Review: Invasion of the Body Snatchers / Cert: 18 / Director: Philip Kaufman / Screenplay: W.D. Richter / Starring: Brooke Adams, Donald Sutherland, Leonard Nimoy / Release Date: Out Now
The movie that is to xenophobes what Jaws is to aquaphobes, Philip Kaufman's superb retelling of Don Siegel’s classic 1950s, cold-war paranoia head-trip takes the supposition that people are strange and, via a standard alien invasion plot device, makes you see how ugly they really are when you're alone.
For those not already familiar with the story, Invasion of the Body Snatchers tells the tale of an extraterrestrial invasion carried out by an organism that can replicate humans perfectly, in the physical sense at least. When Elizabeth Driscoll (Adams) notices that her partner seems to have changed on some fundamental level, she looks to a work colleague at the San Francisco Health Department, Matthew Bennell (Sutherland), for help. Soon they discover that he's changed more drastically that Elizabeth imagined and, along with Matthew's friends Jack and Nancy (Jeff Goldblum and Veronica Cartwright), they seek to alert the authorities to the nightmare that is soon unfolding.
One of the most compelling aspects of Kaufman's film (and an area where it improves upon Siegel's equally riveting original) is the way in which he imbues almost every frame with a palpable sense of paranoia and dread. A scene that illustrates this brilliantly comes mid-way through the story when Matthew and Elizabeth, stood on a bustling New York street, begin to suspect the huge scale of the invasion. Kaufman cuts to shots of everyday city folk, staring out of bus windows, standing at street corners and moving en masse at pedestrian crossings. In itself there's nothing unusual about any of it but within this context it becomes something that is deeply unsettling. This juxtaposition of the protagonists' mounting panic and the dead-eyed expressions of normal people going about their business, something that all of us witness every day, is enough to make you lock the door and phone your boss to tell her you’re not coming in. Permanently.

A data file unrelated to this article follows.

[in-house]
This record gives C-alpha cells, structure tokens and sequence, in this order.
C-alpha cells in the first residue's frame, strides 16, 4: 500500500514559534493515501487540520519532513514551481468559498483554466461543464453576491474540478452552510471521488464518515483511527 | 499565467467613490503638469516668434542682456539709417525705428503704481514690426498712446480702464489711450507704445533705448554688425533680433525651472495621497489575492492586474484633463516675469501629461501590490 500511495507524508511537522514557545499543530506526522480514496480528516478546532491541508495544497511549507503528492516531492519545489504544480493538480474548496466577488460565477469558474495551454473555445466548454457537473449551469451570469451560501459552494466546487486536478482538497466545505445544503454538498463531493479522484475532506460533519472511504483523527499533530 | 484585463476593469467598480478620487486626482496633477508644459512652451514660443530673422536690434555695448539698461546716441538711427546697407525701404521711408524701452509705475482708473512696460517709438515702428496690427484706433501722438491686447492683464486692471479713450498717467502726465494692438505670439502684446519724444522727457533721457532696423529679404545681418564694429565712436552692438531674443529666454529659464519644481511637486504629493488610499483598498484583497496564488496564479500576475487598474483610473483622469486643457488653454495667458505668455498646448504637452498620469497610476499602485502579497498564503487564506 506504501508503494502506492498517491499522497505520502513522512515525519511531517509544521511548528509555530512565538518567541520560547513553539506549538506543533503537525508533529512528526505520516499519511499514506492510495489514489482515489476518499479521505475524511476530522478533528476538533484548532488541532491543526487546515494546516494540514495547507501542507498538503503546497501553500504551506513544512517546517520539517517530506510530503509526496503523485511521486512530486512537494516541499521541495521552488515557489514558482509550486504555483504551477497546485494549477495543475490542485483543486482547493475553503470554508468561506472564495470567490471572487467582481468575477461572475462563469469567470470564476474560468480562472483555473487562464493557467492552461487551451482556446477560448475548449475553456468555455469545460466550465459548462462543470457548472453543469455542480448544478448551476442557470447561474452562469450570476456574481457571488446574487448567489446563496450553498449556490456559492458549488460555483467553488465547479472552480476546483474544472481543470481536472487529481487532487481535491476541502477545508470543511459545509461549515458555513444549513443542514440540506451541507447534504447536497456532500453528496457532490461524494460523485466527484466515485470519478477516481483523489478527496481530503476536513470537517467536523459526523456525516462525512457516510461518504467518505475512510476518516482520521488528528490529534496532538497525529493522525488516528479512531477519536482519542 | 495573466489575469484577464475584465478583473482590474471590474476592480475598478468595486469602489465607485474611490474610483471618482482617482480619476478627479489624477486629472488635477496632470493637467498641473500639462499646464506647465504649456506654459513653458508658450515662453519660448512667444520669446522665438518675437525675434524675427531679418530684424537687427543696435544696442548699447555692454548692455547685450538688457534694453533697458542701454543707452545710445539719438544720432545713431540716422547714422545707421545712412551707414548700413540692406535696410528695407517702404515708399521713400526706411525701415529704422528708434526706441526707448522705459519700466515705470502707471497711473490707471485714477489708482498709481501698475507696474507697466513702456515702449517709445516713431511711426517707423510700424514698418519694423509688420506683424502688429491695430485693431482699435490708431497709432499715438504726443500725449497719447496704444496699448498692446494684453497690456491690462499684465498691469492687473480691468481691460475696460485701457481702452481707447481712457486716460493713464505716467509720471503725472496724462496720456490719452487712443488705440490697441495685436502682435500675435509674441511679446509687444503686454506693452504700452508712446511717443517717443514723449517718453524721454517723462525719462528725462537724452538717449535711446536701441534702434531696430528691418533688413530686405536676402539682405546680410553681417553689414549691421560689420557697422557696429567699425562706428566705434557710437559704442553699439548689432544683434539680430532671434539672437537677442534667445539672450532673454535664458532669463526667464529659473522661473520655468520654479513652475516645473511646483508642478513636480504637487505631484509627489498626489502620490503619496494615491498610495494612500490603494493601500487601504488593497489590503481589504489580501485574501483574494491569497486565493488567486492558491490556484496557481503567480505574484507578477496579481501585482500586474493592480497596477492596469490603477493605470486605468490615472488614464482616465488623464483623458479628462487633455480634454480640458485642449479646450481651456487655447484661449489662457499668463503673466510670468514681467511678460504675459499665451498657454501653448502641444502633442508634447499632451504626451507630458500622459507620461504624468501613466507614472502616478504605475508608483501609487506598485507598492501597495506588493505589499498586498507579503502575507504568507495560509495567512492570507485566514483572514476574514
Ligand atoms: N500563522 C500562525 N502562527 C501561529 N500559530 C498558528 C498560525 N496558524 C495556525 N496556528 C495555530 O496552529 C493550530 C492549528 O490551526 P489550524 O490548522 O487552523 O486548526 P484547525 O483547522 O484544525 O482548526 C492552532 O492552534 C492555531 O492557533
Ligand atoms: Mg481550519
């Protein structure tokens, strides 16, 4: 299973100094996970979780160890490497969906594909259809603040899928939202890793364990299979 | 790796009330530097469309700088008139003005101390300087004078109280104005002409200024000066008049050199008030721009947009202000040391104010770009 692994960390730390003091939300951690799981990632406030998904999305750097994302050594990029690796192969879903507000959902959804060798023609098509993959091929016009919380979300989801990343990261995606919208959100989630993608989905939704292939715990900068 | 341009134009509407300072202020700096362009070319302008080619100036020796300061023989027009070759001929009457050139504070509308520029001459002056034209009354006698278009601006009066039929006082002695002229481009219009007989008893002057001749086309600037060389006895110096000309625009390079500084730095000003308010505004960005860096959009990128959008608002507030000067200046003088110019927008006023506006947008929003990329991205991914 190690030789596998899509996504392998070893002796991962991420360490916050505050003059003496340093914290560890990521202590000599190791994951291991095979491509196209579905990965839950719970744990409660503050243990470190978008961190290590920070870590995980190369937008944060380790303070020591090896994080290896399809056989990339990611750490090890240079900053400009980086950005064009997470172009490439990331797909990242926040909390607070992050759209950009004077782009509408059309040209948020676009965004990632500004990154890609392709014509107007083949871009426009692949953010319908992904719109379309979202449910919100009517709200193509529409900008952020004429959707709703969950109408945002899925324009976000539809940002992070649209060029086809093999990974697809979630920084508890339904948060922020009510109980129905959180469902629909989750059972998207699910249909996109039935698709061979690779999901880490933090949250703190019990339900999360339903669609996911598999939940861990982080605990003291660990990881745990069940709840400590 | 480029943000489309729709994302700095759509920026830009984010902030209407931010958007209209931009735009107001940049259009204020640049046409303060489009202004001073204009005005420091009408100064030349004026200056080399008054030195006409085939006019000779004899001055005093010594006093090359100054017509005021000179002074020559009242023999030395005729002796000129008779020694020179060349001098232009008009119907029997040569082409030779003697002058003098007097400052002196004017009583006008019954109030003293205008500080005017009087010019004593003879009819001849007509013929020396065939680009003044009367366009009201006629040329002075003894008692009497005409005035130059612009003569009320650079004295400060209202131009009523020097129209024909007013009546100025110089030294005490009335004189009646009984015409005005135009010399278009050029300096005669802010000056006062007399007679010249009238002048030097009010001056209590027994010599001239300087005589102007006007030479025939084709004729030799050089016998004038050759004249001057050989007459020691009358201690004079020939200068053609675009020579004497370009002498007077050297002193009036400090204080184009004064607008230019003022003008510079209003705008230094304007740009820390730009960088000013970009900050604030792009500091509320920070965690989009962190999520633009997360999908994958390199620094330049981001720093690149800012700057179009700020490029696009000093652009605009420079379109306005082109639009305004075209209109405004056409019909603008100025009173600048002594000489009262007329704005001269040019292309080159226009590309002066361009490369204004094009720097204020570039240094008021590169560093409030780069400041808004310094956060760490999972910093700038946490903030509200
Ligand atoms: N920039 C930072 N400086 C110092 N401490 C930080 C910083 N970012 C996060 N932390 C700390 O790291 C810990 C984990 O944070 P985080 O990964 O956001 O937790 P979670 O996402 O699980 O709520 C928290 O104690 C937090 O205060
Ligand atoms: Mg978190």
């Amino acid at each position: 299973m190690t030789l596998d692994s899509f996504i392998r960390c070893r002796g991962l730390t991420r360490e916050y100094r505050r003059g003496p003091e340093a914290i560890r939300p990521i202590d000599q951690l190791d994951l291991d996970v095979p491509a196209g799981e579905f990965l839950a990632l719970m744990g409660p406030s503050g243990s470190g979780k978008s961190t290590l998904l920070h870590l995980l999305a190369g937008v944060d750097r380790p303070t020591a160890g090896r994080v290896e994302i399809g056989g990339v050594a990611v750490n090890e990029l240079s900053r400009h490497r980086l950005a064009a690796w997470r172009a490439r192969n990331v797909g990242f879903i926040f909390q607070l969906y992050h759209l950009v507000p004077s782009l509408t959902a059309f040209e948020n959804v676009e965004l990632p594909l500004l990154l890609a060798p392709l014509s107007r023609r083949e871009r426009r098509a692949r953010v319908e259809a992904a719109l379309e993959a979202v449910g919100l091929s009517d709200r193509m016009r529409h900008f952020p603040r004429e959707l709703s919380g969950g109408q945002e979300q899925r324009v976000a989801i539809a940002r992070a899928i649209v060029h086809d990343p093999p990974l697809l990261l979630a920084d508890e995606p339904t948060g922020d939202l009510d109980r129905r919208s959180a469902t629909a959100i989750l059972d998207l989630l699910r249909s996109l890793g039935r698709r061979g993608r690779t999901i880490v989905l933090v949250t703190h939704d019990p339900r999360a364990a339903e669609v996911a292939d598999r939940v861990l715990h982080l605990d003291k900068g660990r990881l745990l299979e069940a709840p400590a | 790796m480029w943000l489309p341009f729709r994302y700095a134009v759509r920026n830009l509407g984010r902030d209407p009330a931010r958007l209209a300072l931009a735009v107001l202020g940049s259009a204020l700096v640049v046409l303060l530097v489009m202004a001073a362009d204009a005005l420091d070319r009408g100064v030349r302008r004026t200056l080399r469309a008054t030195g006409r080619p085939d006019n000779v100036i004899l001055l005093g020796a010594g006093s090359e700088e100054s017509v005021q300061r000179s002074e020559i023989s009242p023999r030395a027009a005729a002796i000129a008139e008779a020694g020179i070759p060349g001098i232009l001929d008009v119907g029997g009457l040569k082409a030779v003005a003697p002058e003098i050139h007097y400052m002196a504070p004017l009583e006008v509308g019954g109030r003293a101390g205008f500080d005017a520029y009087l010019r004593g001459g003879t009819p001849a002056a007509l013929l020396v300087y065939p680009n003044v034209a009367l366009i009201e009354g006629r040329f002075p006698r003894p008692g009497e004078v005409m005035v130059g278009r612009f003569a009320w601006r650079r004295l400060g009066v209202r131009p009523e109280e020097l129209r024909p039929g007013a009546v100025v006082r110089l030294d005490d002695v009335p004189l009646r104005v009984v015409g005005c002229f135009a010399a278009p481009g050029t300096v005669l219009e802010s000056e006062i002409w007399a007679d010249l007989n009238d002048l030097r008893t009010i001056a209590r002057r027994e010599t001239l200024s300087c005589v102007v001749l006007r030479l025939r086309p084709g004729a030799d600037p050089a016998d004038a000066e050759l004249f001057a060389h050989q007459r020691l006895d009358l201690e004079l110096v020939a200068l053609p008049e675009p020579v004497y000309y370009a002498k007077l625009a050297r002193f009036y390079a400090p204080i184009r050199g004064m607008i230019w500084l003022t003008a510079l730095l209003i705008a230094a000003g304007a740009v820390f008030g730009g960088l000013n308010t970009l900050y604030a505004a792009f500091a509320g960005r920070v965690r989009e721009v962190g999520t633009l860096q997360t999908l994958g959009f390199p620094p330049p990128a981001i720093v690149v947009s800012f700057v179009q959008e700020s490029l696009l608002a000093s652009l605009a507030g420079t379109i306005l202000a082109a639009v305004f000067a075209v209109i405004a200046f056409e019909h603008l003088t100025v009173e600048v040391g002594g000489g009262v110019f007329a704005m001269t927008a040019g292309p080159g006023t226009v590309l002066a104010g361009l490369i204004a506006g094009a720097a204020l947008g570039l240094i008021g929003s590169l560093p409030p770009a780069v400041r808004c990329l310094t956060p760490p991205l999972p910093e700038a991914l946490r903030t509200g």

Whereas Siegel's original was informed by America's fear of post-war communism, concealing and feeding that fear within the pods from which untrustworthy and dangerous doppelgangers emerged, Kaufman's film turns its gaze inwards to American society itself. Having just emerged from the Vietnam war and still nursing its bruises over the Watergate scandal that brought a President down, the US was suddenly confronted with a vision of itself that did not necessarily conform to the white stetsoned good guy it had long believed itself to be. Mix into this an examination of consumerism, isolationism and selfishness and you have a cocktail that screams ‘the enemy is within!’
But if you'd rather not be doing with political or sociological subtext then hey, that's cool, because what you also have here is a terrific chase movie, one that is thrilling and unpredictable for the entirety of its two hours' running time as Bennell and his associates evade the alien interlopers while trying to find someone in a position of power who can help. Ah, but who to trust? The Government? The police? Leonard Nimoy? The dog with the man's head? Arggghhhhhh!! And is that bland reassurance and patient indifference displayed by authority figures merely the placatory fobbing-off we've all experienced or is it something else, something that conceals a far darker truth? (To be fair you've probably guessed which of these it is by now.)
As for the image, there is some pronounced grain in the darker portions but for a film of this vintage it's looking and sounding as good as we could reasonably hope for. The extras package is superb and of all the versions released so far, this Arrow release is probably the one to go for, with Kaufman's commentary and a round table discussion featuring Kim Newman, Ben Wheatley and Norman J. Warren being particular highlights.
Full of chillingly effective little moments (“Amazing Grace” playing over loud speakers at a dock where pods are being loaded for shipping abroad, the line of school children being marshalled into a conversion centre unaware of their fate, and the memorable final scene that stays with you long after the credits have rolled), Invasion of the Body Snatchers is a film that any self-respecting fan of '70s or science fiction cinema should own. It is one of those rare instances of a remake that matches and in some ways improves upon the source, added to which it features, thanks to appearances from Robert Duvall and the original version’s Kevin McCarthy, two of the most enjoyable film cameos ever.
Extras: Audio Commentary with Philip Kaufman /Round table discussion / Interviews / Documentaries / Trailer / Collector’s booklet